Half of new Greek HIV cases are self-inflicted. It's done to get 700 euros in monthly benefits. For how long remains to be seen. Desperate people do desperate things. According to Lee:
"(I)t's time to throw out the EU project itself. The whole thing, root and branch."
Policymakers aren't solving things. They're going from bad to worse. Economic decline is endemic. Force-fed austerity is counterproductive.
Unemployment keeps rising. It's at Depression era levels in some countries. It was last seen in the 1930s.
Youth unemployment is especially troubling. Young people across much of the continent have no futures.
EU officials mindlessly pursue failed policies. They're "convinced of (their) infallibility," said Lee. They believe human suffering is a small price to pay.
Democratic accountability is nonexistent. Bankers and other corporate favorites alone matter. "It's time to revisit the EU's founding principles," said Lee.
So-called lofty aims failed. Prosperity remains elusive. Social angst grows. So do political tensions.
"A system whose officials are responsible for the region's faltering economies but who are not accountable to the tens of millions of unemployed people in them, is obviously exacerbating those tensions rather than alleviating them," said Lee.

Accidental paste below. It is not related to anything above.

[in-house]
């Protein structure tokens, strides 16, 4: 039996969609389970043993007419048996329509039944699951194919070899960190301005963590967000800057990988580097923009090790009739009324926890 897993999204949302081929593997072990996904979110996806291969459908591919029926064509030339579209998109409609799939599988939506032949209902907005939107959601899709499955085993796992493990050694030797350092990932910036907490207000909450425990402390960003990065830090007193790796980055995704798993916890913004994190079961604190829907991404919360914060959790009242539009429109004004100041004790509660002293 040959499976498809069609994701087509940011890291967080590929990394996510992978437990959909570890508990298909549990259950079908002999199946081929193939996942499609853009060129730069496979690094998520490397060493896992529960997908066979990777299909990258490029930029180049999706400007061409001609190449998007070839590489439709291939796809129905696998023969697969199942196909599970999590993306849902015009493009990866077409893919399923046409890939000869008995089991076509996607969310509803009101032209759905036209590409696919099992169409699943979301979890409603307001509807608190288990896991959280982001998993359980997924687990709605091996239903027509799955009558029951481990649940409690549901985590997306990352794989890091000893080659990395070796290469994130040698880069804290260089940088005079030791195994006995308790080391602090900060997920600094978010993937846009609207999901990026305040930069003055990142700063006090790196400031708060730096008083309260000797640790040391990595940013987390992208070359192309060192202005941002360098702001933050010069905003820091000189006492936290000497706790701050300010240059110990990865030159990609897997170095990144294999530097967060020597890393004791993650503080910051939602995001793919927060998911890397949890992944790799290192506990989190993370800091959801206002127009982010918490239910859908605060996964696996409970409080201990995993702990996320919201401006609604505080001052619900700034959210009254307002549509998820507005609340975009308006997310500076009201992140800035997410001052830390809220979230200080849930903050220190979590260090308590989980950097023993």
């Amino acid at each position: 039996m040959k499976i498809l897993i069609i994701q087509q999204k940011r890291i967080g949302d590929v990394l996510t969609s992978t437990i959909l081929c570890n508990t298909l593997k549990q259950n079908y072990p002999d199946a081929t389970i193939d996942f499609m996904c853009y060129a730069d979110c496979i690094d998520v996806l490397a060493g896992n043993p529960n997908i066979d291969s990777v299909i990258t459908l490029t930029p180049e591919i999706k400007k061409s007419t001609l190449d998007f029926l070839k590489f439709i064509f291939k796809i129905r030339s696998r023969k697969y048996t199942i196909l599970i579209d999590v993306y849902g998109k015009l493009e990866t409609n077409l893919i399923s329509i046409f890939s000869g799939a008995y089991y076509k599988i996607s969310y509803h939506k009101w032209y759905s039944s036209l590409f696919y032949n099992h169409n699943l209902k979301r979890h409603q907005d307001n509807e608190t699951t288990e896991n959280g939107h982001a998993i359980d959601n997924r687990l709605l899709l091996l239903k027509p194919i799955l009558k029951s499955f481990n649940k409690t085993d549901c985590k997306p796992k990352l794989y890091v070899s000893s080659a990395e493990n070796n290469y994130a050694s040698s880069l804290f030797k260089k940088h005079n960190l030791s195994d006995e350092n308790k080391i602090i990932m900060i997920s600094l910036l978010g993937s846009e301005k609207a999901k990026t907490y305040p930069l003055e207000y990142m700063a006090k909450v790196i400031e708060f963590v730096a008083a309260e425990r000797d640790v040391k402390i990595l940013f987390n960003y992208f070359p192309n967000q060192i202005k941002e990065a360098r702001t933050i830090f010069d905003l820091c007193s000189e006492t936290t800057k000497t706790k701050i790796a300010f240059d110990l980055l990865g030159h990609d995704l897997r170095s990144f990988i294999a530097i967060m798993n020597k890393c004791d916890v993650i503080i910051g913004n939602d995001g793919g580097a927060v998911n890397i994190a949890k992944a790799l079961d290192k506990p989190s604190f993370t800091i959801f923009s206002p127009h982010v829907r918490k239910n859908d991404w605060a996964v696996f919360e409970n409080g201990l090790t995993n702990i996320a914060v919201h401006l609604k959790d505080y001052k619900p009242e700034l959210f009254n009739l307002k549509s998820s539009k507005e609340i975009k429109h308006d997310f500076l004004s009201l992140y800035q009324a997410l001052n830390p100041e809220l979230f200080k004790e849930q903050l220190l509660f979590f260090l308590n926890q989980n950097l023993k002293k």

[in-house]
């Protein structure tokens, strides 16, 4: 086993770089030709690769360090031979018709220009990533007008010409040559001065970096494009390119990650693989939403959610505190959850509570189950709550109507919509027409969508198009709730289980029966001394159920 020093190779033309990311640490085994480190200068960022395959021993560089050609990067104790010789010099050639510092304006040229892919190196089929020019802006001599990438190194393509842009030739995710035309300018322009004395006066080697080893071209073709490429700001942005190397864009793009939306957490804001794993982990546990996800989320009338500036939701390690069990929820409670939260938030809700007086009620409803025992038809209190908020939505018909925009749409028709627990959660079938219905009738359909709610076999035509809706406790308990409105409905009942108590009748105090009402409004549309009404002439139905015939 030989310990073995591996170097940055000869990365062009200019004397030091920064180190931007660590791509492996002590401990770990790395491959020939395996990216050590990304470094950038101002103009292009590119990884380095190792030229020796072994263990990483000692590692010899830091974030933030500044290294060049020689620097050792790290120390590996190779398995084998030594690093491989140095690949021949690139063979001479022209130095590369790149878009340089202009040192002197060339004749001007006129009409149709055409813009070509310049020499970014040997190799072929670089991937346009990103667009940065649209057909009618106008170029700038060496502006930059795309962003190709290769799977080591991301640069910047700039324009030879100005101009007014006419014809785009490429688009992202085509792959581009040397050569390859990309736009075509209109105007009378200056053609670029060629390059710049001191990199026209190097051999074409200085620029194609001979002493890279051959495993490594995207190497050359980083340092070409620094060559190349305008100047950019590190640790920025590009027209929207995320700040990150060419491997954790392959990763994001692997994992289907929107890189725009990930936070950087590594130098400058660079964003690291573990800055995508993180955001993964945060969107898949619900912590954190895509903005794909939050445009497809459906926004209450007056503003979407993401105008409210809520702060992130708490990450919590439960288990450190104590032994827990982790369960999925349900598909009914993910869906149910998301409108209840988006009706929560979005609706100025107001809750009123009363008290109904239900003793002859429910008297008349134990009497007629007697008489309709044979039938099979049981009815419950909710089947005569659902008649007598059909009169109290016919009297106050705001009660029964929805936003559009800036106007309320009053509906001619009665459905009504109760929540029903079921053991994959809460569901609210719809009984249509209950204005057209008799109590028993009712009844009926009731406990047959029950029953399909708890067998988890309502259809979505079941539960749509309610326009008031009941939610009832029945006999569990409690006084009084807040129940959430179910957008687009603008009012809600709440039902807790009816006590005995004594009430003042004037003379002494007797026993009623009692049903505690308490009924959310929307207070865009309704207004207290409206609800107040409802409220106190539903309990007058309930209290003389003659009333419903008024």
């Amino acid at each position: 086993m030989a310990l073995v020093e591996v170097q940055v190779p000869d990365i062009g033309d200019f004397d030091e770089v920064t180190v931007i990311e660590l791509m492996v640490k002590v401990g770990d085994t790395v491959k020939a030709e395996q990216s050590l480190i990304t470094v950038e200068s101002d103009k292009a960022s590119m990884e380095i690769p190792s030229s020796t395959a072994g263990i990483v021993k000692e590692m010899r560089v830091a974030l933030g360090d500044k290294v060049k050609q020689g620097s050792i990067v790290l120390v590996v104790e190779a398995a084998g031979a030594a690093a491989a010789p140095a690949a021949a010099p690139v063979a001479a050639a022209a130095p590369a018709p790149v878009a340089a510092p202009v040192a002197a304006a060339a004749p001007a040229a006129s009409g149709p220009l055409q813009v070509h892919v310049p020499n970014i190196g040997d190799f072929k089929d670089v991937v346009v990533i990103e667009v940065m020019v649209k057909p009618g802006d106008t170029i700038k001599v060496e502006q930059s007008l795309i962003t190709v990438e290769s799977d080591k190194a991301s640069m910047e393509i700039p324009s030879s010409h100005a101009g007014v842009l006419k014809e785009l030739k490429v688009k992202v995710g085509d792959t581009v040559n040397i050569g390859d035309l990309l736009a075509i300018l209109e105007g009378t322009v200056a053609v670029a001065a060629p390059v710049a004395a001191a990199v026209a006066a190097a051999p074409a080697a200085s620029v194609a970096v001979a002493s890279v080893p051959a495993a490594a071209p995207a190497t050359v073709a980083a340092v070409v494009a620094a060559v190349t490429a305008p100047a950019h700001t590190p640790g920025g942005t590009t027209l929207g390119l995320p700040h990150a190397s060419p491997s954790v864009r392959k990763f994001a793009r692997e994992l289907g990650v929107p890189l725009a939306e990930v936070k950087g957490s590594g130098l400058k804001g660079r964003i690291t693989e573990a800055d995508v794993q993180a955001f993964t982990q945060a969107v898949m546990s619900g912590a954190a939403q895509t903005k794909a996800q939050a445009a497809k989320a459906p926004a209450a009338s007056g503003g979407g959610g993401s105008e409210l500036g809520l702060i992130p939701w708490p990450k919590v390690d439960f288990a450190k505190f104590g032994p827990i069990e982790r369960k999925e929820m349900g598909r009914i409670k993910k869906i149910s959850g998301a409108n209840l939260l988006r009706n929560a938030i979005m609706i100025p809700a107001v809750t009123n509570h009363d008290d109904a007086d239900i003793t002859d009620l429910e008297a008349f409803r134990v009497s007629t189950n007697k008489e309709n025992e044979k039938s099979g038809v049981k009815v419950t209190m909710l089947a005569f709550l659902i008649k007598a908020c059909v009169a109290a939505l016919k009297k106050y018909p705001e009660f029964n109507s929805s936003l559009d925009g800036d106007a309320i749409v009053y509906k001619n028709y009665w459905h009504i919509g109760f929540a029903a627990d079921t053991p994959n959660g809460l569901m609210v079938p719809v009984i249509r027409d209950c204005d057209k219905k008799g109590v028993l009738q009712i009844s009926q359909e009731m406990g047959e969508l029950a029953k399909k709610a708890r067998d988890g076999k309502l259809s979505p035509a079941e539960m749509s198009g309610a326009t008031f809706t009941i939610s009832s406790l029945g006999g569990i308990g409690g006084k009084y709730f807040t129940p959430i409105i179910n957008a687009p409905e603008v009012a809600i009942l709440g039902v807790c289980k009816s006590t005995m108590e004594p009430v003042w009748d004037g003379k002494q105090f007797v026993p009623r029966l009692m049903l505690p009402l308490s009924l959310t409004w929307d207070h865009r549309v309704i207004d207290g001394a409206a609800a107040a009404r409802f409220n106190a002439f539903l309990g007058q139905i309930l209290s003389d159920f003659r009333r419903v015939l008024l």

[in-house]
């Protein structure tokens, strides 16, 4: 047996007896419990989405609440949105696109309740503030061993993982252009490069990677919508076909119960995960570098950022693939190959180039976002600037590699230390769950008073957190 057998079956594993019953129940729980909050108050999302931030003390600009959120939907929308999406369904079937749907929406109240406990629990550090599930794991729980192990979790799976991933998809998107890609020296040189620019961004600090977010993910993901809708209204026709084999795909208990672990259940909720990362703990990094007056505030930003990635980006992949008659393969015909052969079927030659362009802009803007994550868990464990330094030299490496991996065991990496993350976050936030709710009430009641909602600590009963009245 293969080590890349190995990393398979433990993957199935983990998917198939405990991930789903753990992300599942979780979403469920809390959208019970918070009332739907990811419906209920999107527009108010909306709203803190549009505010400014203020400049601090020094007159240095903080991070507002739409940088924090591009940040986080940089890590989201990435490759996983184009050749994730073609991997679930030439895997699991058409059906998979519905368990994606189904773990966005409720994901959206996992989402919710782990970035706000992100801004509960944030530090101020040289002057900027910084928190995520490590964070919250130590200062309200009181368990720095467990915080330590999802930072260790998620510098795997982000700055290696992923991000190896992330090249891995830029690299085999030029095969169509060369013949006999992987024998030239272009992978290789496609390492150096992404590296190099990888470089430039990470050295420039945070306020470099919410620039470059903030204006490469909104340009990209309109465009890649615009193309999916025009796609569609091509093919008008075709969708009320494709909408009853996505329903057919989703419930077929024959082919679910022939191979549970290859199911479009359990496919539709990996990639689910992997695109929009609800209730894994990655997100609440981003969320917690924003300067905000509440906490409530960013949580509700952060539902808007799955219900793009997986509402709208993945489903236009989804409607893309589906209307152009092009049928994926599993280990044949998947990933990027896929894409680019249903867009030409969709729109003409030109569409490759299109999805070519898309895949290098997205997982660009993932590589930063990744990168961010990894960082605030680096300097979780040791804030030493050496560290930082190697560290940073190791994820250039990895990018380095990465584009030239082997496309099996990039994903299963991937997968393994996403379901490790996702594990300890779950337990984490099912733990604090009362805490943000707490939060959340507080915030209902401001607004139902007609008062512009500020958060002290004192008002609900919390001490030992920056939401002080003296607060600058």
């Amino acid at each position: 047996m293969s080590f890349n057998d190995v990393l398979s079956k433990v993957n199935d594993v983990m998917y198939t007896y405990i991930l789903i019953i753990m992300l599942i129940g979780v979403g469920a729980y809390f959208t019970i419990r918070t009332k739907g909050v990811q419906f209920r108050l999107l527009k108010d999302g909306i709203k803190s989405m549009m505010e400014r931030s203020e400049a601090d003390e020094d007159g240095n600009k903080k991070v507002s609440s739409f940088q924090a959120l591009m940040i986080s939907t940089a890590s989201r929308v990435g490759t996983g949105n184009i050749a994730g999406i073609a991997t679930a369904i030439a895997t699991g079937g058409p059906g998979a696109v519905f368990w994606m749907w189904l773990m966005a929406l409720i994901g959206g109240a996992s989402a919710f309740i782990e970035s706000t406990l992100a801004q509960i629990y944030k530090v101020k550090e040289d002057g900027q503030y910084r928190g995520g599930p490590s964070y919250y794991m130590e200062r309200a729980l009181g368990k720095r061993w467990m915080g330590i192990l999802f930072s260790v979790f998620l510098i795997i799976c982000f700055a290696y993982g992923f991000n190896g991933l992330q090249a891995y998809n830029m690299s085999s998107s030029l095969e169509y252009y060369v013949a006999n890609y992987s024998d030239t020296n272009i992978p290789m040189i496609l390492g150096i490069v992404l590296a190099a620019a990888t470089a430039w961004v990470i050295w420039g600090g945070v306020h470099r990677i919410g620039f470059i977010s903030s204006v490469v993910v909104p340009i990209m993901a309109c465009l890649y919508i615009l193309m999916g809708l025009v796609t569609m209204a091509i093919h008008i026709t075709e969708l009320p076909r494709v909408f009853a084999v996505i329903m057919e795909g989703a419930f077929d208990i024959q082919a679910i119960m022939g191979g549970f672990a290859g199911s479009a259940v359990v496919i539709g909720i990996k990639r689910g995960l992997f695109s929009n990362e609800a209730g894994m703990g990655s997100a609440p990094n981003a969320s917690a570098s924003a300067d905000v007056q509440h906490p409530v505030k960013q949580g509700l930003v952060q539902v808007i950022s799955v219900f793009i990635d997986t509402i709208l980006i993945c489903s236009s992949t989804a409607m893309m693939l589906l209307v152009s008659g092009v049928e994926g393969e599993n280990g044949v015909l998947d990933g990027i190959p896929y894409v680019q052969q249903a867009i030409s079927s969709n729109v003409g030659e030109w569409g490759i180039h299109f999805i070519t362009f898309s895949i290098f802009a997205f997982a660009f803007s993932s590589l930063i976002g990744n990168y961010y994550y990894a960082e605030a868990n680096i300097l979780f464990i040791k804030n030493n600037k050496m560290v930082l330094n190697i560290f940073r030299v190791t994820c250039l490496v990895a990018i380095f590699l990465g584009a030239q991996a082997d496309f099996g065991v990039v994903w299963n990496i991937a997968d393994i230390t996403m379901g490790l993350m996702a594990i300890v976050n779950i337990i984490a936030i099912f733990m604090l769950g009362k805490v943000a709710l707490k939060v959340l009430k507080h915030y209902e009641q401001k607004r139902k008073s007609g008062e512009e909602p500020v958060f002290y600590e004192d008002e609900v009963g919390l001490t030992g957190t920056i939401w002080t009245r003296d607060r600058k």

The prospects for effective EU integration "are slim to none," he added. EU officials muddle along destructively. They turn a blind eye to failure.
Eurozone rules don't work. Uniting 17 dissimilar countries under one size fits all diktats failed dismally.
Monetary union was doomed to fail. It was engineered fraudulently to look workable.
In 1979, Europe's Exchange Rate Mechanism (ERM) was introduced as part of the European Monetary System (EMS). It's purpose was to propel the continent to one European currency unit (ECU).
ERM never worked. ECU is failing. Abandoning monetary and fiscal sovereignty reflects financial and economic madness.